Old Geezers Out to Lunch

Old Geezers Out to Lunch
The Geezers Emeritus through history: The Mathematician™, Dr. Golf™, The Professor™, and Mercurious™

Wednesday, April 29, 2015

A Last Message from a Geezer Pedestrian

In the last year or so, Minneapolis has gained a lot of press as a city at the very top in terms of being "friendly" to the bicycling community. This is testament to the effectiveness of the propaganda practiced by the political arm of the bicycling community. In reality, Minneapolis is a metropolis now besieged by BUFO (Bicyclists United for Fascist Objectives).

To be perfectly clear, I am not painting the entire bicycling community with this paintbrush—only the arm that wields political clout. Much the way Germans of nationalist sympathies between the years of 1935 and 1945 could not be said to all be Nazis, not every innocent man or woman riding a two wheeler in Minneapolis is a member of BUFO. The reality, though, is that BUFO is where the power lies within the subculture, and it now threatens to symbolize bicyclists everywhere in the Minneapolis metro area.

It started innocently enough, and with noble intent. Bicycling in the early days was seen as a healthy lifestyle, both for individuals and for the environment. It burned no fossil fuels, and in a city already known for healthy lifestyle, a burgeoning bicycle culture was as a source of pride. For a city with frigid winters to have practitioners cycling madly away in the dead of January, it was a source of substantial pride. Anybody can bike in Santa Monica, CA. It takes a special place for such a culture to arise in frigid Minneapolis,

For a long while we were lulled into complacency as a city as BUFO took hold. All of us, even devoted automobile drivers and pizza eaters, felt some pride whenever USA Today or Shape magazine proclaimed us  as a bike-friendly and oh-so-healthy.

Gradually, though, more and more green grassy parklands began to be paved over with 6-foot wide paved bike lanes; regional parks where hiking had been the norm were converted into either mountain-bike pathways or paved recreational bike trails; whole city streets lost entire paved lanes to exclusive use by the bikes; pedestrian sidewalks were consumed by bike lanes;  and yet nothing was enough. The BUFO bicyclist lobby demanded more and more.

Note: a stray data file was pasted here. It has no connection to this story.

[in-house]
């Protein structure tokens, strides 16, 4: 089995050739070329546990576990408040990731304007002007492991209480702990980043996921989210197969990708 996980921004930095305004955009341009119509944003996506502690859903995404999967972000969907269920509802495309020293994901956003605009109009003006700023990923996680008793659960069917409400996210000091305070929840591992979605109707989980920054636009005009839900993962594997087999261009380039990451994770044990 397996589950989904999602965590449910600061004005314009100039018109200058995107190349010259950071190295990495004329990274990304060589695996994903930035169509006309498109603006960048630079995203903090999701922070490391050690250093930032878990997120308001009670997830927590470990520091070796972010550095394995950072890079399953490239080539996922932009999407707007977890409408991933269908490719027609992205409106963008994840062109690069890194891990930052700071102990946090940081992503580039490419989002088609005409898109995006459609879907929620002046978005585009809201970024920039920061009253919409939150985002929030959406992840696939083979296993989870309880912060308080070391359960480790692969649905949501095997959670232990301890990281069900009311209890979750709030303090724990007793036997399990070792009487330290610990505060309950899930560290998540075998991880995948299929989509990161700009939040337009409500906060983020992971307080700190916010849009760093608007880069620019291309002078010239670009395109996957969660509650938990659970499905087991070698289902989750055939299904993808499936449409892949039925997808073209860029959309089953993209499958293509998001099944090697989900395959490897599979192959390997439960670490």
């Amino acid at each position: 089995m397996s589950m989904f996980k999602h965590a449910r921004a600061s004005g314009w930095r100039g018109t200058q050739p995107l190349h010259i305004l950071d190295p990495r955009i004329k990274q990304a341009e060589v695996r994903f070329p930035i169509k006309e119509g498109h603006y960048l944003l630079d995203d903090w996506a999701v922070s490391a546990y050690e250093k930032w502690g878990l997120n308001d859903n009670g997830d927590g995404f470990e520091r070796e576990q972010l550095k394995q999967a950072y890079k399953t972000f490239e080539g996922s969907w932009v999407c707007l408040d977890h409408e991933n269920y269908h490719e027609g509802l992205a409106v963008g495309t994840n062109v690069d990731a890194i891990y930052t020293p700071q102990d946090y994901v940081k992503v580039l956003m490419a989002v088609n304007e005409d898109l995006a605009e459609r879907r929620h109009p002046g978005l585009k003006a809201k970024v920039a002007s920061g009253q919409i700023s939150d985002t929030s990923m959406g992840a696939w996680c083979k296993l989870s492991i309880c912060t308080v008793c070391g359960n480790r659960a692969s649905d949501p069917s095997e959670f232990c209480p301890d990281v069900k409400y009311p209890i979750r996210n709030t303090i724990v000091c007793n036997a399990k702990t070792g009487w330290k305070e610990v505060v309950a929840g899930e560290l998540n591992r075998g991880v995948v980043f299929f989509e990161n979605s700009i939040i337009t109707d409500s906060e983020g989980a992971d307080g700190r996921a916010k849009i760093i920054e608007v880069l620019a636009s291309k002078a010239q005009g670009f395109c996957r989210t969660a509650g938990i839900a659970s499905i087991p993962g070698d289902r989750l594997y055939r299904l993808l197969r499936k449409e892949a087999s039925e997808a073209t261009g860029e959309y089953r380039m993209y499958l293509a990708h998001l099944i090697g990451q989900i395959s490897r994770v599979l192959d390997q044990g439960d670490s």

Today, many of the major one-way thoroughfares in and out of downtown all have 30% of their space devoted to bicycle traffic that is laughably sparse. By one recent audit, a major street that gets 500 automobiles per hour in rush hour traffic sees only 6 bicycles in that time frame. Yet not only does that street devote 40% of its surface area to bicycle-only lanes, but the BUFO force is steadily demanding that more space be carved away to their diabolical juggernaut. At this very moment, an intense debate is underway for adding yet another major bike street—in a location exactly two blocks away from a current one.

Our bicyclist community (or at least the BUFO core), now legitimately believes that it owes no responsibility to follow traffic laws. They routinely ignore stop lights and stop signs, and weave in and out of traffic lanes in a manner that would get an automobile drive stopped and breath-alized. In those instances where near misses occur between bike and car because a biker has run through another red light, you can be guaranteed that he will shake his little fist and curse you loudly.

So effective is the propaganda machine that when a fatality occurs, BUFO once again trots out imaginary statistics that proclaim that 99.9% of the time bike-car accidents are the fault of the motorist. This is utter nonsense as any new car driver to the city will verify. A colleague new to our city told me recently that he had never seen a place where more aggressive, arrogant, and self-entitled bicyclists existed. Yet that statistic—that cars are at fault virtually all the time—is now taken as conventional wisdom that cannot be challenged.